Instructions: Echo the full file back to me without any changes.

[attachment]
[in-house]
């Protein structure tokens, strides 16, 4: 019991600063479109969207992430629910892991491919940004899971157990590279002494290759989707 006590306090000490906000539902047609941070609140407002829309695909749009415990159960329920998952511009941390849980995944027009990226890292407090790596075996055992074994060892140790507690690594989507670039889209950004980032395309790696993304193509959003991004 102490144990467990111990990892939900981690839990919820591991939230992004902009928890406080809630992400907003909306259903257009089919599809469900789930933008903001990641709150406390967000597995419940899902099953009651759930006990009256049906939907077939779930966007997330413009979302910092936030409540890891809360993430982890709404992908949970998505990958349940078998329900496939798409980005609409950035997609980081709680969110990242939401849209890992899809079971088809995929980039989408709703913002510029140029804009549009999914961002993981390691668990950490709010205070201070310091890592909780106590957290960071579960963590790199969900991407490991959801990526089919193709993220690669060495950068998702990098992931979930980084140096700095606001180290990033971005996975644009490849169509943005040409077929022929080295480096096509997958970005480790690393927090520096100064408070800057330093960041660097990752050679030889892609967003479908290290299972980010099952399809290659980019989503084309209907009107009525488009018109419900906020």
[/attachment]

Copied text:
[in-house]
């Protein structure tokens, strides 16, 4: 019991600063479109969207992430629910892991491919940004899971157990590279002494290759989707 006590306090000490906000539902047609941070609140407002829309695909749009415990159960329920998952511009941390849980995944027009990226890292407090790596075996055992074994060892140790507690690594989507670039889209950004980032395309790696993304193509959003991004 102490144990467990111990990892939900981690839990919820591991939230992004902009928890406080809630992400907003909306259903257009089919599809469900789930933008903001990641709150406390967000597995419940899902099953009651759930006990009256049906939907077939779930966007997330413009979302910092936030409540890891809360993430982890709404992908949970998505990958349940078998329900496939798409980005609409950035997609980081709680969110990242939401849209890992899809079971088809995929980039989408709703913002510029140029804009549009999914961002993981390691668990950490709010205070201070310091890592909780106590957290960071579960963590790199969900991407490991959801990526089919193709993220690669060495950068998702990098992931979930980084140096700095606001180290990033971005996975644009490849169509943005040409077929022929080295480096096509997958970005480790690393927090520096100064408070800057330093960041660097990752050679030889892609967003479908290290299972980010099952399809290659980019989503084309209907009107009525488009018109419900906020």